Regardless how it looks, in quiet ways Zimmerman makes this much more than a simple horror revenge film with a twist. There’s a beautiful mirror shot, for instance, in which Eric is putting on his Dracula makeup. Splitting his face down the middle, half Eric/half Dracula makes for a neat shock effect (and the centerpiece of the TV spot), but also shows a character who at that point in the film is teetering on the edge. There is still some Eric left, he hasn’t yet been completely consumed by the movies, but he is well on his way to losing himself in the fantasy for good.
That’s the bigger question. On the surface Fade to Black worked like most any horror or action film at the time. You suspend disbelief, don’t ask too many questions, and merely accept what’s given. Here, however, if you do start asking questions things become much more interesting. Namely, are the events in the second half of the film really happening or is it all in Eric’s head? While there are cutaways to other characters, specifically Moriarity (itself an interesting and counterintuitive name to choose), who’s closing in on Eric as a suspect in the string of strange murders, these other characters talk about things they have no way of knowing. Is it merely easy, sloppy exposition in a low-budget horror film or is Eric putting these words in their mouths? How could he get away from a murder scene dressed like the mummy without being noticed? Where did he get that working tommy gun? When the movie producer who picked him up hitchhiking and stole his movie idea later tells him that he never picks up hitchhikers, was the producer telling the truth or being an asshole? That is, did Eric imagine the whole encounter?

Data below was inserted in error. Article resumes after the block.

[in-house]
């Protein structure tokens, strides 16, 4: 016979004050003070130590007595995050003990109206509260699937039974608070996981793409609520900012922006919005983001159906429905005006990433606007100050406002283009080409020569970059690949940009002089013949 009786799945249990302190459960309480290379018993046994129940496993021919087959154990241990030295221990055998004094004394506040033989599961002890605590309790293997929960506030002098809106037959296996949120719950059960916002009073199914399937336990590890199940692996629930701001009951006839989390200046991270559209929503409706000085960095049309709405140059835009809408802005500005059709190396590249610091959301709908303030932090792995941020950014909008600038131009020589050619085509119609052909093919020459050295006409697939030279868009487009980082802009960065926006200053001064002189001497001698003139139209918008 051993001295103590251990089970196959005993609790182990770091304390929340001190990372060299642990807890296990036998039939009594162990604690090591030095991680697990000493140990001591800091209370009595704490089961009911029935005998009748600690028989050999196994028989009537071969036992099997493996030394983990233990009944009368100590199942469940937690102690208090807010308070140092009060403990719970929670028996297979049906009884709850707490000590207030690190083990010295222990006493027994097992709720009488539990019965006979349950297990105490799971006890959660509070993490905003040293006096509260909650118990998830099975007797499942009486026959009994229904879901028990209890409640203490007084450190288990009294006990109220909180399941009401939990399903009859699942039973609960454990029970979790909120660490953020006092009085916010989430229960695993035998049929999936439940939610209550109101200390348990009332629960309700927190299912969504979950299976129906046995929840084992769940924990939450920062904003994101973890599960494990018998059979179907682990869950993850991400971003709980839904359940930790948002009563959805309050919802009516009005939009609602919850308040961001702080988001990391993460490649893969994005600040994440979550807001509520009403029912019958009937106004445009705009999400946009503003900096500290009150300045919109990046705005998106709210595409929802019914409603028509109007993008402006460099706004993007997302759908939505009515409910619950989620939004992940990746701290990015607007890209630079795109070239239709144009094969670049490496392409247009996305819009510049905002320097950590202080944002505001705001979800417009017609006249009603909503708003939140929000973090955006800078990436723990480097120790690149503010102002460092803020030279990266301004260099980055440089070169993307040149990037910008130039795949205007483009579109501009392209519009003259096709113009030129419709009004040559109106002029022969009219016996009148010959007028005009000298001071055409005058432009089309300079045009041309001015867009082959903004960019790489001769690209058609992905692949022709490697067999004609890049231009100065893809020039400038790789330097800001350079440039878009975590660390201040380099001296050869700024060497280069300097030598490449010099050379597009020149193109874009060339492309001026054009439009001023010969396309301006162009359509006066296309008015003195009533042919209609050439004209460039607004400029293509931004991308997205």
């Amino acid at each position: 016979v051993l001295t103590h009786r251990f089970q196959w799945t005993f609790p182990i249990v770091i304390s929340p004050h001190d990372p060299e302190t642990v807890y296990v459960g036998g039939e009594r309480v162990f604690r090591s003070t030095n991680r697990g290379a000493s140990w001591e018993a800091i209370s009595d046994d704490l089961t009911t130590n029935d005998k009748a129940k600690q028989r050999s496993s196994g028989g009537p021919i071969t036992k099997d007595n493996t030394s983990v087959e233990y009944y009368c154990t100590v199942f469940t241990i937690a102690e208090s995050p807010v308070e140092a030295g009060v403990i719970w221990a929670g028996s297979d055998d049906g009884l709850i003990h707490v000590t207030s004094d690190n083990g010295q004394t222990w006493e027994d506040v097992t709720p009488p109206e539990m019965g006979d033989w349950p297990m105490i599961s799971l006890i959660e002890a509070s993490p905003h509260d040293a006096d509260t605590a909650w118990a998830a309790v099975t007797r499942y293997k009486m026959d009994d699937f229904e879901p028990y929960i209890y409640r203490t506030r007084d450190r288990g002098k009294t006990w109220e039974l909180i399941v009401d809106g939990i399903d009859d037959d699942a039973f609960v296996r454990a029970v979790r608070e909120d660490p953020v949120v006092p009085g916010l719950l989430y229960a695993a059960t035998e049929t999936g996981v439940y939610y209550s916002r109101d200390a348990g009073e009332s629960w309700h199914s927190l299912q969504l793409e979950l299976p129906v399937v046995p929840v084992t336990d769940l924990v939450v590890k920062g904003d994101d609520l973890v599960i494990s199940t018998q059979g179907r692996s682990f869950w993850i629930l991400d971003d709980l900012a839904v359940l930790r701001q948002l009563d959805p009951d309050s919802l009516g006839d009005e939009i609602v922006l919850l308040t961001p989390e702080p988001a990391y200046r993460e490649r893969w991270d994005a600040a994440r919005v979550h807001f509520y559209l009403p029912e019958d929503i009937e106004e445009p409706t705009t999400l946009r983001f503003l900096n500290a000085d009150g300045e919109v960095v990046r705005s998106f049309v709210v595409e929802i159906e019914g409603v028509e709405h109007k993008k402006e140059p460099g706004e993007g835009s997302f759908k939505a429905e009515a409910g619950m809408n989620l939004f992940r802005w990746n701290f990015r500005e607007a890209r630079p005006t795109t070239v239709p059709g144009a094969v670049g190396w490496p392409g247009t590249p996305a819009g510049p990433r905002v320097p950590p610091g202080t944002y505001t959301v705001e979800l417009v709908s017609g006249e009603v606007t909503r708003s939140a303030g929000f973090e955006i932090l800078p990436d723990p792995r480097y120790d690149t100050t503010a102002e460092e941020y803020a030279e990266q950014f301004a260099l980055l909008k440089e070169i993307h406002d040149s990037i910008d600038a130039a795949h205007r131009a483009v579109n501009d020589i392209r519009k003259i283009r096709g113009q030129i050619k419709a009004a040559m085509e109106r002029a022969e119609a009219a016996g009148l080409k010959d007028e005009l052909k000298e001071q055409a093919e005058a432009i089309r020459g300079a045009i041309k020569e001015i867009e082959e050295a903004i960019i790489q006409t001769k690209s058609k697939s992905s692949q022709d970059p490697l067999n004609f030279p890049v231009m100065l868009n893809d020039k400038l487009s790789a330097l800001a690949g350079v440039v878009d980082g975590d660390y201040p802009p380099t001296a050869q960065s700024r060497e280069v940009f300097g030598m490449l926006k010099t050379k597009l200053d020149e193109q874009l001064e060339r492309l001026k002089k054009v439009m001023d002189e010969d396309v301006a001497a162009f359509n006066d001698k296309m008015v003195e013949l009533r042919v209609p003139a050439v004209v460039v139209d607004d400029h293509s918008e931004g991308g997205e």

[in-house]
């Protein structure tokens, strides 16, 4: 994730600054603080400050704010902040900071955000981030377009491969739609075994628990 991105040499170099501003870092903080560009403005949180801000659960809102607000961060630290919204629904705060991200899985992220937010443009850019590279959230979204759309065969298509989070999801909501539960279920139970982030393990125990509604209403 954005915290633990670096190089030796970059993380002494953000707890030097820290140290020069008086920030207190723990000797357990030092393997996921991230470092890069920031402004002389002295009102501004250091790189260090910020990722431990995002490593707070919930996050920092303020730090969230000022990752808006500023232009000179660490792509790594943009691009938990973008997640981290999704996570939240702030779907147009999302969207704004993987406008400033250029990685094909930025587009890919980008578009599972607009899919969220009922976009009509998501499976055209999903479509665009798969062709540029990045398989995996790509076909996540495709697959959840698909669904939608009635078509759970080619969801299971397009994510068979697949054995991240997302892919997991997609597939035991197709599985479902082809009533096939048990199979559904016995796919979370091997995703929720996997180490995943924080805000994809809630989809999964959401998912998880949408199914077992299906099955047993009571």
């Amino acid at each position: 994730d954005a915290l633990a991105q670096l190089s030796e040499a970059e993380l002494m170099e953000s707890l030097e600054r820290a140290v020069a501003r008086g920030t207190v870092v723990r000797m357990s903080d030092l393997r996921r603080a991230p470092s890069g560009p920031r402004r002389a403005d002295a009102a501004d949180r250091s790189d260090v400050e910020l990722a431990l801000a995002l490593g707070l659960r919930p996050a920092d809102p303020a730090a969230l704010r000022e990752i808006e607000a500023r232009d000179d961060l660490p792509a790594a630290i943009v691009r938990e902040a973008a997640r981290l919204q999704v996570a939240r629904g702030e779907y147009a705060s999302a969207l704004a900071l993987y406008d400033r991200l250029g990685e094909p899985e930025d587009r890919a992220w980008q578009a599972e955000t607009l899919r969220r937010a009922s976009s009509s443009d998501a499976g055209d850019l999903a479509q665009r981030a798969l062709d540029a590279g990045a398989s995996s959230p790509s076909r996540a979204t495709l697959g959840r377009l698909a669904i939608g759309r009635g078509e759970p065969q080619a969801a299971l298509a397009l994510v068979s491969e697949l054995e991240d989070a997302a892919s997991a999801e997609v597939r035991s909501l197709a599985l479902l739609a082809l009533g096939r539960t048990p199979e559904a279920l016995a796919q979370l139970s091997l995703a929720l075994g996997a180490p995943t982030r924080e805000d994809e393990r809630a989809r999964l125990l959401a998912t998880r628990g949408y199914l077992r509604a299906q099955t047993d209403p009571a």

Given his character in the first half of the film, things in the second half work out a little too neatly for Eric to be taken at face value. Even the film’s final scene atop Grauman’s Chinese Theater, while answering no questions, still dances the line between fantasy and reality. Eric is at once pathetic and sniveling, but there he is at the top of the world, on the roof of the most famous movie theater on earth with Marilyn Monroe, a gun and all the little people looking at him. Best of all he gets to go out the way he wanted, by recreating the final scene in White Heat and neatly bookending the scene from Public Enemy that opened the film. Again it’s a little too perfect. Or maybe it’s just a movie.